Do you feel a sense of stigma when negotiating your salary? Feel uncomfortable when placing emphasis on your salary package?

 

This feeling can be magnified in times like COVID-19, when the job market is oversaturated and the future seems uncertain. Whilst this is true, negotiating a fair salary is not only valid and reasonable, but also instrumental in your career development.

Looking at the basics, most things in this world have a price tag (including your labour!). The effort you invest at work is valuable, so it makes sense to seek proper remuneration for that time. After all, a reasonable pay packet represents fair recognition for your time, knowledge and skills.

Of course, current market trends are to be taken into consideration when negotiating, but understanding the logic behind a salary negotiation is an important skill to have even if you don’t use it immediately. 

Let’s have a look…

 

Why Demonstrate your Ability to Negotiate?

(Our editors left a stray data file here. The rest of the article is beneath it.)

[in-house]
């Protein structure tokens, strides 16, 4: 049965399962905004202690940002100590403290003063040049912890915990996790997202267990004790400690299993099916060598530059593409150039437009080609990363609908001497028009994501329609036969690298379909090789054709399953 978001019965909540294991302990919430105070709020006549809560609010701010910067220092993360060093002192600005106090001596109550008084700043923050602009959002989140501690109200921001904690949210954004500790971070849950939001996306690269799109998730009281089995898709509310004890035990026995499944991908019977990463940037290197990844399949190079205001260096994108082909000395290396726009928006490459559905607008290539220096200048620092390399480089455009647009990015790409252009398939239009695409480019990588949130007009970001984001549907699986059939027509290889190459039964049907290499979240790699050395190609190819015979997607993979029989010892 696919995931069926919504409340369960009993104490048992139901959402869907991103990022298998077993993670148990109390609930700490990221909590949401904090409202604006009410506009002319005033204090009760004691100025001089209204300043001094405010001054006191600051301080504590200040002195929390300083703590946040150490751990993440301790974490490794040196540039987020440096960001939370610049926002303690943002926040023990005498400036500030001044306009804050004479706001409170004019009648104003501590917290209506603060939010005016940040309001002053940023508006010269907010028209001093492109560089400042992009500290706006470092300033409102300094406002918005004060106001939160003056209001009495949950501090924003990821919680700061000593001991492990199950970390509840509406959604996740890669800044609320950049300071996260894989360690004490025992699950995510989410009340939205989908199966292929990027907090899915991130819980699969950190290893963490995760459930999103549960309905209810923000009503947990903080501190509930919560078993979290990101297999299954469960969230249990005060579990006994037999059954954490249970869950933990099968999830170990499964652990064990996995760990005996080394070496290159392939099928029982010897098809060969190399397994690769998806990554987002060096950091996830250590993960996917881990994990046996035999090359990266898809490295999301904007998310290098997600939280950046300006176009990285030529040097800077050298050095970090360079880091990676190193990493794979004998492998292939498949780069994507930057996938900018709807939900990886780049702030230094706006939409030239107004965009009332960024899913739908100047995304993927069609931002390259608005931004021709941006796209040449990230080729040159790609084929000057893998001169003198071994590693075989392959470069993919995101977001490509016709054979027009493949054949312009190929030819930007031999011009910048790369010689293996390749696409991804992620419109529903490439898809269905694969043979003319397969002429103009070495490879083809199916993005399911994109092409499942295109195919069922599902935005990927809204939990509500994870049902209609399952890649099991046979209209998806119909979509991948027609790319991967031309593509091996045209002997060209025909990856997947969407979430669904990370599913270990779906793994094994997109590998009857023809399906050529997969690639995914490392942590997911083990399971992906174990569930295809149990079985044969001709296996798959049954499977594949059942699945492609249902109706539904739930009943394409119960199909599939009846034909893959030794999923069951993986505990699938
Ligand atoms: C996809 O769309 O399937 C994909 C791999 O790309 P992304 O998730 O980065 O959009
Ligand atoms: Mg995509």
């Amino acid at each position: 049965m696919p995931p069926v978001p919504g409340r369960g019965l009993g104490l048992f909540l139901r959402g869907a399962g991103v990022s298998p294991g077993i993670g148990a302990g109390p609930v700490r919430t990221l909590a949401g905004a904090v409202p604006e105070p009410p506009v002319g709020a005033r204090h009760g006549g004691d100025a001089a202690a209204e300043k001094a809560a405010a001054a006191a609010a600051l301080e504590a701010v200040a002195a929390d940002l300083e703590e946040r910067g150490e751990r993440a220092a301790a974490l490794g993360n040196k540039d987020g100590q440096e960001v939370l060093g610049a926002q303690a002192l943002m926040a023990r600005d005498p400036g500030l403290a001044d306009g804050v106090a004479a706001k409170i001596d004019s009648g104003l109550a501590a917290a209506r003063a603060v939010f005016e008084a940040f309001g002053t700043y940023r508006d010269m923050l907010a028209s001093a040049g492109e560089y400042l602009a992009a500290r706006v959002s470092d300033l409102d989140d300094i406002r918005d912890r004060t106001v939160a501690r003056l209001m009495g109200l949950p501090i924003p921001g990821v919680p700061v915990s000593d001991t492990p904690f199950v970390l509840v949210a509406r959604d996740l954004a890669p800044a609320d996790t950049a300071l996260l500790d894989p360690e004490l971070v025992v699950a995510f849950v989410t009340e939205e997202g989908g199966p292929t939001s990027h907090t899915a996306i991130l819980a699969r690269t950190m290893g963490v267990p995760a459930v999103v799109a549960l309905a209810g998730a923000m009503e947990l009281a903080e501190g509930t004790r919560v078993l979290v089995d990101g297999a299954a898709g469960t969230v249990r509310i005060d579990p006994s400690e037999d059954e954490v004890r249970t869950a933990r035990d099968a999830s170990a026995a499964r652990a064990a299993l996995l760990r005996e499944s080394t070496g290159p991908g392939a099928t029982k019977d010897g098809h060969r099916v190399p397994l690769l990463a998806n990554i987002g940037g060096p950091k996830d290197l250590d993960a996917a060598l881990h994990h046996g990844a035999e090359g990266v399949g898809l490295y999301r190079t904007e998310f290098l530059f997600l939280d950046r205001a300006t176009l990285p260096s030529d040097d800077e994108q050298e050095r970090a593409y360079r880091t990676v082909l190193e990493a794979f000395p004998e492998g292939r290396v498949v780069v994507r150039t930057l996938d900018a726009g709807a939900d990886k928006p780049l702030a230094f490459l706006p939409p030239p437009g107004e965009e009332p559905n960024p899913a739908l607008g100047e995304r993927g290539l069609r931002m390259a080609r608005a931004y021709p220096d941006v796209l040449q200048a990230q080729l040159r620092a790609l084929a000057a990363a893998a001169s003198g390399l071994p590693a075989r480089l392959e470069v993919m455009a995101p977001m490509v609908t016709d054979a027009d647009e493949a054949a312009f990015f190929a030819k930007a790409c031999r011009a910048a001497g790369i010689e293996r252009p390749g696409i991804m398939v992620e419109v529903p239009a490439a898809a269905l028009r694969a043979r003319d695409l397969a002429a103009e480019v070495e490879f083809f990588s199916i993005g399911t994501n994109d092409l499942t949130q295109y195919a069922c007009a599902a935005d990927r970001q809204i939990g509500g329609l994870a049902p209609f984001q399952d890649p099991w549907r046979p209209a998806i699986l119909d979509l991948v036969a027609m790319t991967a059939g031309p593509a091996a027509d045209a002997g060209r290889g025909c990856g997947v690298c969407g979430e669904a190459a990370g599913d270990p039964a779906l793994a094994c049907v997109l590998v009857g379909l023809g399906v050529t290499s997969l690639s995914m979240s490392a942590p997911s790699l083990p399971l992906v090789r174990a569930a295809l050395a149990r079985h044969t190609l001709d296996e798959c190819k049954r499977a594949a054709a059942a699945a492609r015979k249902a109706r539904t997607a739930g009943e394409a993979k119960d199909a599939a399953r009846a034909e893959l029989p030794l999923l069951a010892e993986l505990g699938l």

Clearly, negotiating can ensure that your earnings are on-par with your career development. But the benefits of salary negotiation goes beyond this.

There’s a misconception that pushing for better pay will be viewed unfavourably by the employer. In fact, the opposite is often true.

This is an excellent way to show your employer your compelling communicative abilities. Let’s not forget that negotiation is an incredibly important professional skill, especially in industries such as sales. Some employers might even be disappointed if you do not negotiate!

So, what holds you back? What stops you from having a constructive conversation about your worth?

 

The Value of the Offer